of his town. Knowing that under ordinary circumstances the
Rebbe would never give him permission, let alone a
hamlotzoh, the man took his son-in-law, who was a
distinguished person, in to the Rebbe together with him.
At first the Rebbe welcomed them and offered them some
Since it was Friday, the two came to the point quickly and
presented their request. The Rebbe pushed them off and
instructed them to return on motzei Shabbos.
"I have a question," said R' Yissochor Dov, when the two
entered. "We say every day in the Shemoneh Esrei: `We
thank you Hashem, for Your wonders that are all the time
— evening, morning, and afternoon.' Why do we use a
double expression? If we said `all the time,' why do we have
to enumerate evening, morning, and afternoon?"
The brazen man, at a loss for an answer, asked, "And does
the Rebbe himself know the answer?"
"Despite the fact that you are an az ponim, I will
explain the meaning of the sentence to you. However, I
cannot give an approbation to someone who spoke to me with
He then went on to explain: for the nissim that
Hashem does for us at all times we thank Him three times a
day, in shacharis, mincha and ma'ariv.
Thus, the Rebbe managed to save face yet not write his
consent to an issue that he had so vehemently opposed.
In the realm of halacha, the chumros of
Rabbeinu were well known.
Once on an erev Shabbos, the Rebbe switched on the
electric light and then turned it off again. He explained
that he had not the opportunity to do a melochoh the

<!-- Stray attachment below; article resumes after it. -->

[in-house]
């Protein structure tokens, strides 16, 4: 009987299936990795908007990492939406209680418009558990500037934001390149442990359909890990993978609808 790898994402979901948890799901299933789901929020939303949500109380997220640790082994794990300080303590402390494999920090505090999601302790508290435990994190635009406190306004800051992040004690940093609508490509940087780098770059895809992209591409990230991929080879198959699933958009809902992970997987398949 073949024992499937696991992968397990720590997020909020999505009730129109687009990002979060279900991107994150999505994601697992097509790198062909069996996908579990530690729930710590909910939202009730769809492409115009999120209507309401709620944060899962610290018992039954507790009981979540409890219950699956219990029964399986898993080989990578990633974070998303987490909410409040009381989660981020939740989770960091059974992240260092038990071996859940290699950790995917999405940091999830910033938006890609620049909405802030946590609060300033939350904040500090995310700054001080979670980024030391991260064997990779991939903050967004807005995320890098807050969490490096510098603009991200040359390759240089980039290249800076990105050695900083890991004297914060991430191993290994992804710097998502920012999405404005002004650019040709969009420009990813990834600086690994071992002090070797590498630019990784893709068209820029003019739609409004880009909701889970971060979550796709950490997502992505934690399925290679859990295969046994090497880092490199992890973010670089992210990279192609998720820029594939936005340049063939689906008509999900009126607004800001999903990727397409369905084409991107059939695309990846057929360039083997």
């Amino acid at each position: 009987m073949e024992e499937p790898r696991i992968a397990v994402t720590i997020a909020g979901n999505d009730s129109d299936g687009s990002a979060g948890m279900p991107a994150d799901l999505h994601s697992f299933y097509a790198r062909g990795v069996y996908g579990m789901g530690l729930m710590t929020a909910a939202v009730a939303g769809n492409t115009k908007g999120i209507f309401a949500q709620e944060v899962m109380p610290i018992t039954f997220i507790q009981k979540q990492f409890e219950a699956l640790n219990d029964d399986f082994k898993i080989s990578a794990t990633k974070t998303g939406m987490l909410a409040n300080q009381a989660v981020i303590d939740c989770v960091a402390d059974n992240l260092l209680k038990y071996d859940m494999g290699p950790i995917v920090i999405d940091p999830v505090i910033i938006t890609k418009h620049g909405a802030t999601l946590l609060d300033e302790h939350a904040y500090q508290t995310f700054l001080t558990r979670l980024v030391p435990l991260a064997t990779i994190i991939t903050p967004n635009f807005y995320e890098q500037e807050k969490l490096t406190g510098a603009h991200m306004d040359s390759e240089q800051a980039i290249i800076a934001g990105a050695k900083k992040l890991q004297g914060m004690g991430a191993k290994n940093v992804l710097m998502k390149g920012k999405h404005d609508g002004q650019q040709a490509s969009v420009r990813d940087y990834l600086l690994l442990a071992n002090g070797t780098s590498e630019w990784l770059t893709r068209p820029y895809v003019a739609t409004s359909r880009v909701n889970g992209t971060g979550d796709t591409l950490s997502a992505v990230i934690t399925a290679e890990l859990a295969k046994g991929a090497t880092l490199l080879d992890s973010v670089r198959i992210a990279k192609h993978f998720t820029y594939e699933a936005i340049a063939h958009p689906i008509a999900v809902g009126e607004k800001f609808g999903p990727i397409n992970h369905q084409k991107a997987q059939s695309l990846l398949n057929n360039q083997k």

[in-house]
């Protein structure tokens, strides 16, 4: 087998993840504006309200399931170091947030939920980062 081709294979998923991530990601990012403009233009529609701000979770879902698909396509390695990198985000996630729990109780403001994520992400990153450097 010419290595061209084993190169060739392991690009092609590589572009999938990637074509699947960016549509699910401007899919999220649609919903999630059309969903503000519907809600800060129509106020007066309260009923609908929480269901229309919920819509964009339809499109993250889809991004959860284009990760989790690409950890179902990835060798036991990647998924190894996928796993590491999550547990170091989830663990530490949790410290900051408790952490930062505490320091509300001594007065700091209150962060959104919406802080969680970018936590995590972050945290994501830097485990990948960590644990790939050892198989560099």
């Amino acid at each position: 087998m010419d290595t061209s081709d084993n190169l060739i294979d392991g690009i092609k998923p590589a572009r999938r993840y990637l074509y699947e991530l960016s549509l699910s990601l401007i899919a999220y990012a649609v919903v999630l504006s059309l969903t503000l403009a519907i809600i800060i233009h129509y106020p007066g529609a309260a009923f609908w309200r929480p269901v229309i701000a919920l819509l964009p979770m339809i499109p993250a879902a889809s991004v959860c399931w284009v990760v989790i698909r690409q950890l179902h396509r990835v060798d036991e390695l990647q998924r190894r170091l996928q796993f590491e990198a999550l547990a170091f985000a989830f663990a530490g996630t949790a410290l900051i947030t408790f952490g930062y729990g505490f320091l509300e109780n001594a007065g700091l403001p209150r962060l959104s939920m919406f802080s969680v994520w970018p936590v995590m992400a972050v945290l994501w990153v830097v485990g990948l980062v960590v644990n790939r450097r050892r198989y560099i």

whole week and therefore quickly did a deed that would
differentiate between Shabbos and the weekday.
Reb Yissochor Dov was extremely particular in keeping the
holiness of chol hamoed. Even if someone had to do
business during these days or else incur a loss, the Rebbe
insisted that he go to work with his full Shabbos attire.
This stringency once proved crucial. A chossid whose
business was renting property from the gentiles and
subletting them to tenants had a heter to work on
chol hamoed Pesach. Following the Rebbe's
instructions, he donned his streimel and caftan
before going to the poritz's house. These he took off
in the hallway and then sat down to business. For several
hours they sat, engrossed in transactions, accounts, deeds
and profits. When they had finished, the goy offered
his Jewish client some liquor as he would often do after
completing difficult accounts. Having plunged so deeply into
the business world, the Yid forgot momentarily that it was
Pesach, and went to fetch his hat so that he could make a
brochoh on the drink. Only when he saw his
streimel lying on the table did the Yid
remember, with shock and gratitude, that it was chol
hamoed Pesach and liquor is chometz.
The Rebbe had a tremendous love for every Jew. He would
often say, "It's better to be like the people of the large
town of Cracow than those of the humble townlets. The former
are proud and hold themselves in high esteem, but also think
and behave likewise to their peers. The humble villager
thinks nothing of himself, but neither does he accord anyone
In the same vein, the Berzhaner Rov (Maharsham MiBerzhan)
writes in his haskomoh to the sefer Mayim
Rabim, that his father R' Shiele Belzer would say: "If
you want to perceive whether a person has true humility, see
how he behaves towards his fellow Jew. If he is humble but
holds other people in high regard, then his anovoh
comes from a holy source. However, if a person has a low
self- esteem and drags all his fellow Jews down with him,
this is no humility, but is posul completely.